Platform steps up partnership with Microsoft

Grid computing software vendor Platform Computing announced support for Microsoft's upcoming clustering server software Tuesday.

Grid computing software vendor Platform Computing announced support for Microsoft's upcoming cluster server software. The two companies are also developing an open scheduling standard, according to the head of Platform. Additionally, Platform is expanding its existing relationships with both IBM and Hewlett-Packard.

Platform is integrating its workload scheduling software LSF so it will be available when Microsoft's Windows Compute Cluster Server 2003 ships in the first half of 2006, according to Songnian Zhou, Platform's chief executive officer, chairman and co-founder. Platform made the announcement at the Supercomputing conference (SC05) taking place in Seattle through Friday.

Windows Compute Cluster Server 2003 brings together the Compute Cluster Edition version of Microsoft's Windows OS and the vendor's Compute Cluster Pack of interfaces, utilities and management software. Currently in beta testing, Windows Compute Cluster Server 2003 represents a major move by the software giant into the high performance computing market.

Platform and Microsoft have been working together for more than a year and the integration between their two products will be the first time the companies will "go out to market [together] publicly," Zhou said in a phone interview Monday. The integration will enable bi-directional job forwarding so that users can offload jobs to where there's optimal capacity, either on the computing cluster or in the data center, he added.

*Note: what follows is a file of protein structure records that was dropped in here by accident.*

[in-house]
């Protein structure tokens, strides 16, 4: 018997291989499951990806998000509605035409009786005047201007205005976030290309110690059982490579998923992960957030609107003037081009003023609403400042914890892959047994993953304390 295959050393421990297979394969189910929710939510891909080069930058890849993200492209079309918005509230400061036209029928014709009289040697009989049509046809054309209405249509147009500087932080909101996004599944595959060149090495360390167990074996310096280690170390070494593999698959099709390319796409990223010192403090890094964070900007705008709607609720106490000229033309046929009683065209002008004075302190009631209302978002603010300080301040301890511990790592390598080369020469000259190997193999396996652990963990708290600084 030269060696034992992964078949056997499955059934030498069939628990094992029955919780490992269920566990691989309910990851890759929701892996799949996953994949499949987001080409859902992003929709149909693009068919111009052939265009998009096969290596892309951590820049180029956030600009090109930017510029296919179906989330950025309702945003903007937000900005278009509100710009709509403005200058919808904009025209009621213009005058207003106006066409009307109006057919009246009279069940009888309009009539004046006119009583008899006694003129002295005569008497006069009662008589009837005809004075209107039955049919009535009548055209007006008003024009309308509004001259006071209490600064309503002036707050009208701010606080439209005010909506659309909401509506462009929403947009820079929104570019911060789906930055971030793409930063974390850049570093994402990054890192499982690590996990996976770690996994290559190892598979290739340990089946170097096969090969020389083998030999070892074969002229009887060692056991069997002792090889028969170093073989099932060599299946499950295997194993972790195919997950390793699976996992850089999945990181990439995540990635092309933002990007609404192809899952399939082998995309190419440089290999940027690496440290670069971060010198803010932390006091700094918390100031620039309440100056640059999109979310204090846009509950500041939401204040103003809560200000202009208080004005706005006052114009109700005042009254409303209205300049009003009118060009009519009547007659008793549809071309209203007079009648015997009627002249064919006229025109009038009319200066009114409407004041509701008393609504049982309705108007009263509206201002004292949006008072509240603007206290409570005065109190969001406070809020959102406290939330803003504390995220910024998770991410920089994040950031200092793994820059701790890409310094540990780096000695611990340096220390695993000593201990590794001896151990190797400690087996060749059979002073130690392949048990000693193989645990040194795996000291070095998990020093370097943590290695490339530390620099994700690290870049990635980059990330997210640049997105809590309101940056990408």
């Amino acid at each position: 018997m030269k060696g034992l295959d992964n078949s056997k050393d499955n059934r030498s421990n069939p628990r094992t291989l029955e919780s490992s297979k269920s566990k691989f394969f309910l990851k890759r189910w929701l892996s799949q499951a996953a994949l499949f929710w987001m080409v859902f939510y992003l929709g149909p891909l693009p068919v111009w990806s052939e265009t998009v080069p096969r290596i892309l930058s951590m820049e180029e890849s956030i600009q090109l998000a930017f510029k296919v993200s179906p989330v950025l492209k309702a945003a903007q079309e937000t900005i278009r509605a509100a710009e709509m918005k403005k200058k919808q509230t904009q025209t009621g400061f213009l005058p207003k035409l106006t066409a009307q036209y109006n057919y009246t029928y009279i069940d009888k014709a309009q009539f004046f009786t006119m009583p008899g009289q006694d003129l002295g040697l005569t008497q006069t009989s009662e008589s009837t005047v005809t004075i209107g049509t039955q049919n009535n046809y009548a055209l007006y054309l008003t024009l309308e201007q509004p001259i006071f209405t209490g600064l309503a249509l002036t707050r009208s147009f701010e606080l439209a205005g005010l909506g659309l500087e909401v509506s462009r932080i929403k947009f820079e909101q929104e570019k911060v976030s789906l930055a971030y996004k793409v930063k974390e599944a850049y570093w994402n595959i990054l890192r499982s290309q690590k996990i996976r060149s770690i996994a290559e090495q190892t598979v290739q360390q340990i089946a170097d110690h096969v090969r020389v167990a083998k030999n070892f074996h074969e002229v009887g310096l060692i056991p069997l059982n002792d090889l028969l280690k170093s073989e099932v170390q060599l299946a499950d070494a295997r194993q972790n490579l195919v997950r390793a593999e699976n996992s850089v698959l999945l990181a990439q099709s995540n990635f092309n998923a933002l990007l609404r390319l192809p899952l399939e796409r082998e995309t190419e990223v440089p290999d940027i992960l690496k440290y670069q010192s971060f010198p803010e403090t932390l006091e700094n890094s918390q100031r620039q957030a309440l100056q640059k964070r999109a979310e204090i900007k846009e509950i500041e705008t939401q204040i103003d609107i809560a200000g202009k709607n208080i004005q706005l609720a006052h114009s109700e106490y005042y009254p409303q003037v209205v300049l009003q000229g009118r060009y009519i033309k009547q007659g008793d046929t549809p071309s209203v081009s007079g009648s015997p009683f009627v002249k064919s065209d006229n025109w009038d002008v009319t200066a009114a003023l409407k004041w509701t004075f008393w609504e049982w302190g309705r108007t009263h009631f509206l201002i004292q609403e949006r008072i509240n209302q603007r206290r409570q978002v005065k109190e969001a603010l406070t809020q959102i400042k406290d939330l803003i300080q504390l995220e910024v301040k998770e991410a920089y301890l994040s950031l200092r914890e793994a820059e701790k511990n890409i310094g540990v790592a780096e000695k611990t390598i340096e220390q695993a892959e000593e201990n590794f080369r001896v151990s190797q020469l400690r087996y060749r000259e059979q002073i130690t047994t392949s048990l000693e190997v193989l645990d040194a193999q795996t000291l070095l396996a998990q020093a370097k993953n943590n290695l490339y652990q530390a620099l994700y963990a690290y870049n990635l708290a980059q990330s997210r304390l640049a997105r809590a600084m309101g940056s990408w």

The vendors are also collaborating on an open standard for Web services job scheduling, according to Zhou. The standard is related to the integration of LSF and Windows Compute Cluster Server 2003 and the plan is to involve other vendors in the standard's creation, he said. "It's not just a proprietary approach," Zhou added. "This is one of the very few times when Microsoft is coming out of bat and working with a third party to drive a standard."

At the opposite end of the computing scale from Microsoft's low-level clustering, Platform is expanding its relationship with IBM to include LSF integration with Big Blue's eServer Blue Gene cluster supercomputers, according to Zhou. IBM and Platform have been partners for about ten years, but have worked closer together over the past three years as Big Blue has focused more on a number of grid computing initiatives, he said. The integration of Blue Gene and LSF should be finished in the first quarter of next year, Zhou added.

Platform and IBM are making the integration move to anticipate user demand, according to Zhou. As more organizations bring in Blue Gene machines into their computing environment, they will want to use the same tools to manage the new supercomputer as they've been using with their existing high-performance computers, he said.

In another announcement at Supercomputing, Platform named HP as the third vendor to use its Rocks Standard Edition (SE) Linux cluster management software. The Rocks SE software will be available for the HP Cluster Platform 3000 later this month, according to Zhou. Both Dell and Silicon Graphics already include Rocks SE with their high-performance clusters.

Rocks SE is a commercial version of the NPACI Rocks open-source cluster management toolkit developed by the Rocks Cluster Group at the San Diego Supercomputer Center.

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